For James 'Whitey' Bulger, a Lifetime of Bad Karma Comes Back Around

This is the way it almost always ends for a mob boss.
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A courtroom sketch of James "Whitey" Bulger and his girlfriend in 2011. (Bill Robles/Reuters)

So it ends for James "Whitey" Bulger the way it almost always ends for a mob boss. Not in a hail of gunfire, although that still happens. Not on a quiet Italian street, even though Hollywood may script it that way. Not even with a premature fade to black in a Jersey diner. But rather in a sterile courtroom, with a long verdict form, a cat-fight over the meaning of "predicate acts," a post-lunch verdict, and a lifetime of bad karma, in the form of one despicable witness after another, in the form of one honorable juror after another, parading in front of a nasty old man as he sits in the dock.

The federal jury that spent five weeks immersing itself in the horrors of South Boston gang life -- violence that continues to this very day -- took five days to convict Bulger of the heart of the case against him. In law or fact it could hardly have been otherwise. And since he's 83 years old it hardly matters that the feds didn't get a clean sweep. He's been convicted of more than enough to generate a life sentence and he'll likely get no sympathy from his trial judge who soon will sentence him. You think U.S. District Judge Denise Caspar was tough on him during trial? Wait until now.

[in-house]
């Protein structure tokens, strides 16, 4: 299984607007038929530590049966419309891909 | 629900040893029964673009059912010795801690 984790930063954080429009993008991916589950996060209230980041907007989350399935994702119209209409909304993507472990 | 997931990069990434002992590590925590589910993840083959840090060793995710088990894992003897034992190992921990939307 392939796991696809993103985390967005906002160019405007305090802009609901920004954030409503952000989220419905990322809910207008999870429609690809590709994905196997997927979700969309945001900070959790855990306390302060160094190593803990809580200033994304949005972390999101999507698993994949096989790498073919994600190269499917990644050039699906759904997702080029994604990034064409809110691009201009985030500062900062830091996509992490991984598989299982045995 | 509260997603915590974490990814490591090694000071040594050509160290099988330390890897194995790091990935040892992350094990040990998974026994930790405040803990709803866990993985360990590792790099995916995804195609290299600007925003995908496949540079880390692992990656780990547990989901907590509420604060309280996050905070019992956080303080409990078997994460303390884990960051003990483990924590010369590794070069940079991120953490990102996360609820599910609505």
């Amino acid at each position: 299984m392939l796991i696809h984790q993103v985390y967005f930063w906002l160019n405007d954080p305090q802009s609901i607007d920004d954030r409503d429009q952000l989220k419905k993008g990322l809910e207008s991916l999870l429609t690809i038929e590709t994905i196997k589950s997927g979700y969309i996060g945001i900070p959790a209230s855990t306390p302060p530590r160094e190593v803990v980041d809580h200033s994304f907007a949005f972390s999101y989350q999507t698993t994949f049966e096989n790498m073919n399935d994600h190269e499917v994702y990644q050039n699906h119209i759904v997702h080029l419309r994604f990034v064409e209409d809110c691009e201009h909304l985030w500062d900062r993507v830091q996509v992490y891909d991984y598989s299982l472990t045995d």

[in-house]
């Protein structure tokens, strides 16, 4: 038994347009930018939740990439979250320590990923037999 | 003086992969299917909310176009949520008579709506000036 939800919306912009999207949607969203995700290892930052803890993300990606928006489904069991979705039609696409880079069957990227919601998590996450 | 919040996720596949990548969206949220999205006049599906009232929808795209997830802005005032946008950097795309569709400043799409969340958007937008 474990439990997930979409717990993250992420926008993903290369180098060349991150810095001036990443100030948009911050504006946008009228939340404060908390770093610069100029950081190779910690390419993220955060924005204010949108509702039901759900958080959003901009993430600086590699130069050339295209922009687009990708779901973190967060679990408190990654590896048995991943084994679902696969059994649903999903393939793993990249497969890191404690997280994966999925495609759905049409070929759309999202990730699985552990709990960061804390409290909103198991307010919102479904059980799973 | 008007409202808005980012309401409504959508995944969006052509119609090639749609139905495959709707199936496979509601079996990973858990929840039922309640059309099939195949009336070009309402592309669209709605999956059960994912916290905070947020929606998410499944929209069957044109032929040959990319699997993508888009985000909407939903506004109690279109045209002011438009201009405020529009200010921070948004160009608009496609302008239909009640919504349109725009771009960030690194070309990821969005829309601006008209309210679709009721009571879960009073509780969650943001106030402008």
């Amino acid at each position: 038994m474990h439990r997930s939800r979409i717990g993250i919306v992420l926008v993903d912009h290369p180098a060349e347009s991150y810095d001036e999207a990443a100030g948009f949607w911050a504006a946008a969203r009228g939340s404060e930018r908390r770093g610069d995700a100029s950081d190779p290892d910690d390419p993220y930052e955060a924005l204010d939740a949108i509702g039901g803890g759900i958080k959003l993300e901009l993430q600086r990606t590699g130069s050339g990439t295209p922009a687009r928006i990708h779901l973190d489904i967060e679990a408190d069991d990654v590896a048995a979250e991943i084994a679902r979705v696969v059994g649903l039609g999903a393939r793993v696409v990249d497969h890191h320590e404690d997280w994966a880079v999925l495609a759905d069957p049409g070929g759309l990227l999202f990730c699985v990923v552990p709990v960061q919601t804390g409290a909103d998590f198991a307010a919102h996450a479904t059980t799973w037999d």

So we are witnessing the last public acts of a man who remained infamous for so long by staying private when so many were looking so hard to find him. The only open question now is whether Bulger will exercise his right to allocution at sentencing-- whether he will stand up in court, without fear of cross examination, and make a statement. Just imagine what he could possibly say, from the vantage point of a half century of crime, unshackled from the restraints of the presumption of innocence, were he inclined to do so. It's another reason to lament the lack of cameras in our federal courts.

Before he goes away to die in prison, let's all give Bulger credit for at least this much-- at least he didn't contribute to the destruction of his own mythology by testifying in his own defense. At least he didn't raise his right hand and swear an oath and turn to the jury and try to defend his grim life by lashing out at all those, in and out of uniform, who enabled its violence for over half a century. Here was a rat who ratted out everyone but himself, a man whose whole adult life was one vast criminal enterprise. He leaves the way he entered: snarling and unrepentant.

Like he was during trial when his confederate, Stephen Flemmi, testified against him as a government informant. "Motherfucker," Flemmi said to Bulger as the jury was leaving the courtroom one day. "Go Fuck yourself," Bulger responded. Or when Kevin Weeks, another informant, another former member of Bulger's gang, testified against him. "You suck," Bulger shouted at Weeks. "Fuck you, okay?" Weeks responded. "Fuck you, too," Bulger said. These types of exchanges, which mortify judges, are precisely what America expects from its mobsters. Bulger is going away forever-- and he's going away mad.